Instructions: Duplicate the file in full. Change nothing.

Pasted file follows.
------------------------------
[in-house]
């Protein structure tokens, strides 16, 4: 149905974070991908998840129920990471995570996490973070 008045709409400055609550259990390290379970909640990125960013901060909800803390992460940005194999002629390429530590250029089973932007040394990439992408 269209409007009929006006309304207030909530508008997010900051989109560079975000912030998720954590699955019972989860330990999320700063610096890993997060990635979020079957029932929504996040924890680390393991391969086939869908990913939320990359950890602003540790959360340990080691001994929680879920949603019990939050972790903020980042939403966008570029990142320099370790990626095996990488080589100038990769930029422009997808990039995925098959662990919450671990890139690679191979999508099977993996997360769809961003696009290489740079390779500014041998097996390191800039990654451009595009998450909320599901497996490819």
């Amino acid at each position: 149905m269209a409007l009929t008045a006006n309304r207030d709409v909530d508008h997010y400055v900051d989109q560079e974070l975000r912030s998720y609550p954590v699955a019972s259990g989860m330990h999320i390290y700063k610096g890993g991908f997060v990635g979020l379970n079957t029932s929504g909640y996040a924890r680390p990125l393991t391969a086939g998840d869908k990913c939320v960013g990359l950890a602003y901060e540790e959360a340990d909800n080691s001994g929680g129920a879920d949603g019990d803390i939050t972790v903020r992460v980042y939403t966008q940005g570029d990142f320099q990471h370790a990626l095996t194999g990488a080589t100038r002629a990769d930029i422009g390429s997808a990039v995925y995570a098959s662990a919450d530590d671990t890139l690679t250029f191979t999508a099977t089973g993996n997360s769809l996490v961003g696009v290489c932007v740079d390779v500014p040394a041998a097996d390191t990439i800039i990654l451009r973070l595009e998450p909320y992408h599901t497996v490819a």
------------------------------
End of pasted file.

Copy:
[in-house]
């Protein structure tokens, strides 16, 4: 149905974070991908998840129920990471995570996490973070 008045709409400055609550259990390290379970909640990125960013901060909800803390992460940005194999002629390429530590250029089973932007040394990439992408 269209409007009929006006309304207030909530508008997010900051989109560079975000912030998720954590699955019972989860330990999320700063610096890993997060990635979020079957029932929504996040924890680390393991391969086939869908990913939320990359950890602003540790959360340990080691001994929680879920949603019990939050972790903020980042939403966008570029990142320099370790990626095996990488080589100038990769930029422009997808990039995925098959662990919450671990890139690679191979999508099977993996997360769809961003696009290489740079390779500014041998097996390191800039990654451009595009998450909320599901497996490819």
């Amino acid at each position: 149905m269209a409007l009929t008045a006006n309304r207030d709409v909530d508008h997010y400055v900051d989109q560079e974070l975000r912030s998720y609550p954590v699955a019972s259990g989860m330990h999320i390290y700063k610096g890993g991908f997060v990635g979020l379970n079957t029932s929504g909640y996040a924890r680390p990125l393991t391969a086939g998840d869908k990913c939320v960013g990359l950890a602003y901060e540790e959360a340990d909800n080691s001994g929680g129920a879920d949603g019990d803390i939050t972790v903020r992460v980042y939403t966008q940005g570029d990142f320099q990471h370790a990626l095996t194999g990488a080589t100038r002629a990769d930029i422009g390429s997808a990039v995925y995570a098959s662990a919450d530590d671990t890139l690679t250029f191979t999508a099977t089973g993996n997360s769809l996490v961003g696009v290489c932007v740079d390779v500014p040394a041998a097996d390191t990439i800039i990654l451009r973070l595009e998450p909320y992408h599901t497996v490819a």